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12-year-old to attend ASU's School of Earth and Space Exploration

Alena Wicker plans to graduate from ASU and work with robotics at NASA, all before she turns 17


ASU's Interdisciplinary Science and Technology Building 4, home of the School of Earth and Space Exploration, is pictured on the Tempe campus on Tuesday, March 30, 2021. A 12-year-old prodigy with dreams of working for NASA recently enrolled at the school.

While most incoming freshman fear college's challenges, Alena Wicker isn't worried. For the 12-year-old, college-level STEM classes are just more online programs.

"I don’t think it's going to be very hard," Alena said. "I already know how to use online programs and am used to using the devices around me to complete my work."

It wasn't until after she had applied to ASU that Alena told her mother, Daphne McQuarter. Alena even completed and submitted her own FAFSA. 

Alena will be double majoring in astronomical and planetary science and chemistry through ASU's School of Earth and Space Exploration's new online degree program starting in the Fall 2021 semester. Alena, who lives in Texas, said she chose ASU because of its speciality online space programs.

After college, Alena plans to become the youngest Black female engineer to work for NASA and work in the robotics field and with the Mars Exploration Program.

Alena's love for science began at an early age. 

Alena Wicker, 12, poses for a photo.

"When she was 4 years old, she pointed to the stars and said, 'Mommy, I'm going to work for NASA,'" Daphne McQuarter, Alena's mother said.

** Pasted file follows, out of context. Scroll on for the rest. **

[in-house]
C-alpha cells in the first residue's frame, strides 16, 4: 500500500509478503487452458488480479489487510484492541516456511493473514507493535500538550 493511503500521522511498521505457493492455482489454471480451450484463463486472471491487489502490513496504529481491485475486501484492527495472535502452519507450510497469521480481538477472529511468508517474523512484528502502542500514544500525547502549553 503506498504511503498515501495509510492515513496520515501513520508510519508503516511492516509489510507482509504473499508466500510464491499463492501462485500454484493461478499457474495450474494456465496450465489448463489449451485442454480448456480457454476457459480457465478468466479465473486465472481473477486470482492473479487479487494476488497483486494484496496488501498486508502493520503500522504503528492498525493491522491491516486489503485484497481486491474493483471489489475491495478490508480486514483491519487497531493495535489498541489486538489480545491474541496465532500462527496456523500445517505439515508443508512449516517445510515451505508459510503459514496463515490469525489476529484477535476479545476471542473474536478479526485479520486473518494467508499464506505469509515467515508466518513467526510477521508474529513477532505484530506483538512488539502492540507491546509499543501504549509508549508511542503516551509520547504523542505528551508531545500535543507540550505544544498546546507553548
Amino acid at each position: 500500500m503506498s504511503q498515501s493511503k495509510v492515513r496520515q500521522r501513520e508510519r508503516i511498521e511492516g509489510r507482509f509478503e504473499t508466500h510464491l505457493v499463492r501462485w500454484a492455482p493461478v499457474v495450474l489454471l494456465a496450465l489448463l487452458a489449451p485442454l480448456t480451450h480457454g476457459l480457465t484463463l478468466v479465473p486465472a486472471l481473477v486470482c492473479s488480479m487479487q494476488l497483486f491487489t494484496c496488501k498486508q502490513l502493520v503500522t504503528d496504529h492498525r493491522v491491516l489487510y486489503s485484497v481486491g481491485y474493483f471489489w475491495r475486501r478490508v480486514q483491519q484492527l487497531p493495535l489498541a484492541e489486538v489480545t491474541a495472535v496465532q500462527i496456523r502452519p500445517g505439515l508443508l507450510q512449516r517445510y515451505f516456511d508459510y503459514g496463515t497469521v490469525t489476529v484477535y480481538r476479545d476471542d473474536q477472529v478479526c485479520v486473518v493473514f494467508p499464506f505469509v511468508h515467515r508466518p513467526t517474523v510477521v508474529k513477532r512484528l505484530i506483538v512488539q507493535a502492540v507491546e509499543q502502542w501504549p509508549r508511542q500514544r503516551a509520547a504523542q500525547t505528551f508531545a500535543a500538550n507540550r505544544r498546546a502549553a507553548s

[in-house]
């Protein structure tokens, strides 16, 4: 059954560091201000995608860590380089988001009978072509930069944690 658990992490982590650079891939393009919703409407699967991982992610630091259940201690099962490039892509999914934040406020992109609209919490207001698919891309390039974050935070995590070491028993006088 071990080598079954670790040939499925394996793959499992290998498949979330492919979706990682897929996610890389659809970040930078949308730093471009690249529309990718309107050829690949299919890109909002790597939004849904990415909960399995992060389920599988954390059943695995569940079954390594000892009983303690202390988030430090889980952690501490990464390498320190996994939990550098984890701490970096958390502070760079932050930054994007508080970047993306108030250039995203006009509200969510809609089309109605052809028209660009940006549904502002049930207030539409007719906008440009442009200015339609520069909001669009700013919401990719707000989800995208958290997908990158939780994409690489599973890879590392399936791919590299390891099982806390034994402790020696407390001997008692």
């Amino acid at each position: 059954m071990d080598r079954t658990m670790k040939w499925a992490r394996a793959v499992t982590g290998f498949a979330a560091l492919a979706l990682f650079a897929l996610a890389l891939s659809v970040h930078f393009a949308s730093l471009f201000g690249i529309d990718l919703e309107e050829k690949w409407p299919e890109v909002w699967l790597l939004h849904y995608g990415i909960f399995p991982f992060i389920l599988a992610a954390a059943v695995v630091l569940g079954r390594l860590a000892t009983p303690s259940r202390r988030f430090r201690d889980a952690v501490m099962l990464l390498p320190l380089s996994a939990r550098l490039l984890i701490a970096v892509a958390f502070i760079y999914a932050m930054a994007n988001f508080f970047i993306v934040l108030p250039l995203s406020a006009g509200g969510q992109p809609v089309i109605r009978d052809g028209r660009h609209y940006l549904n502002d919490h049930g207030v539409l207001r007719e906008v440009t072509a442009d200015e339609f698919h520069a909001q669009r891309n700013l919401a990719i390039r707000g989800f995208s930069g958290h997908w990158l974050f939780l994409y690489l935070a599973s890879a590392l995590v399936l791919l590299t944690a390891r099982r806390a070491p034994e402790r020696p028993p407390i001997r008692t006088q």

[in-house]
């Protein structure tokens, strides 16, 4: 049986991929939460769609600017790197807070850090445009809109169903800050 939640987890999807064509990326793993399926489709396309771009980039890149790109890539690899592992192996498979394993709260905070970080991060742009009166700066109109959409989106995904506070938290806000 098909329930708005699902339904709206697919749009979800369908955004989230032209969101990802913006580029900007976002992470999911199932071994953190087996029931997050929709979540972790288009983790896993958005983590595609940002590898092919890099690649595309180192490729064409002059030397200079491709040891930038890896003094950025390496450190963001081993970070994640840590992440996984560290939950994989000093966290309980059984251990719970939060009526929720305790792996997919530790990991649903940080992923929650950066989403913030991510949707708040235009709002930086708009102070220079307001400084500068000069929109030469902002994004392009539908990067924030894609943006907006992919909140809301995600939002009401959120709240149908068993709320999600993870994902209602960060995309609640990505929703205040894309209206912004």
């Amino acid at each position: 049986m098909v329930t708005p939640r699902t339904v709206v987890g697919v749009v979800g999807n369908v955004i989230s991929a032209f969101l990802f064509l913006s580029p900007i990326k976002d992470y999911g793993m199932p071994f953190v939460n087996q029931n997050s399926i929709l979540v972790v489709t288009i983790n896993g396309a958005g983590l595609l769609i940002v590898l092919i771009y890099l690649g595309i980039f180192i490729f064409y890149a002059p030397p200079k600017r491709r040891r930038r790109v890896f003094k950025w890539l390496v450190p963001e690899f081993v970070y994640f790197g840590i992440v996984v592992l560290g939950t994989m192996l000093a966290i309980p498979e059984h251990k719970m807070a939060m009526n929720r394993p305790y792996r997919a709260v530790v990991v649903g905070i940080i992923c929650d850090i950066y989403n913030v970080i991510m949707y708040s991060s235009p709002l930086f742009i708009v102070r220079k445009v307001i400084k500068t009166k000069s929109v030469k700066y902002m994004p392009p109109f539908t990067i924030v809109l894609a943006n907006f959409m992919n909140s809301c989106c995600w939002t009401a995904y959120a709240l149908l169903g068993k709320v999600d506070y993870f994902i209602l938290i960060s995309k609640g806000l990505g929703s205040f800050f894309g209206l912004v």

McQuarter said she first wanted to be an astronomer, but as time went on she developed a fascination with engineering thanks to LEGO.

"When I was really young, my mom would get me LEGO sets and take me places to see science experiments and different exhibits," Alena said. "So, over the years, I turned to liking science."

McQuarter said she started buying Alena LEGOs when she was four, and it wasn't long after that when Alena started asking for more challenging sets.

Alena recently finished the second- and fourth-largest LEGO sets in the world: the Ultimate Millennium Falcon and Taj Mahal, respectively. 

Alena said she is looking forward to her graduation coming in May and is excited to learn more about becoming a NASA engineer through her majors at ASU.

But just like playing with LEGO sets, Alena "is just like any other pre-teen," McQuarter said, and that "all kids are different."

McQuarter said Alena also enjoys activities such as swimming, getting her nails done, and running tack. She also plans to look in to taking some vocal classes at ASU since she loves to sing. 

"Alena will get to explore the Solar System and beyond through courses taught by faculty who are actively working on NASA-funded missions," SESE director Meenakshi Wadhwa said in an email. "We are looking forward to supporting her and helping her to achieve her dreams."

Since the online degree program is new, the outcomes are unpredictable, but Christopher Groppi, associate director of undergraduate studies for SESE, said he feels that it could be beneficial for her.

"It is a pretty unique opportunity to have someone so young and enthusiastic in a program," Groppi said. "I'm excited to see how it will work, and I hope that it works out for what she's looking for."

Alena has been receiving academic guidance from Jessica Jenner, the academic advisor for SESE's online degree program.

Jenner said a common struggle with online programs is "losing some of the steam" that in-person conversations tend to carry, but online will be in her best interest for flexibility.

Alena has been working toward creating a podcast that she plans to launch soon and hopes can inspire other young girls to achieve their dreams. She currently shares updates about her journey to her Facebook page.

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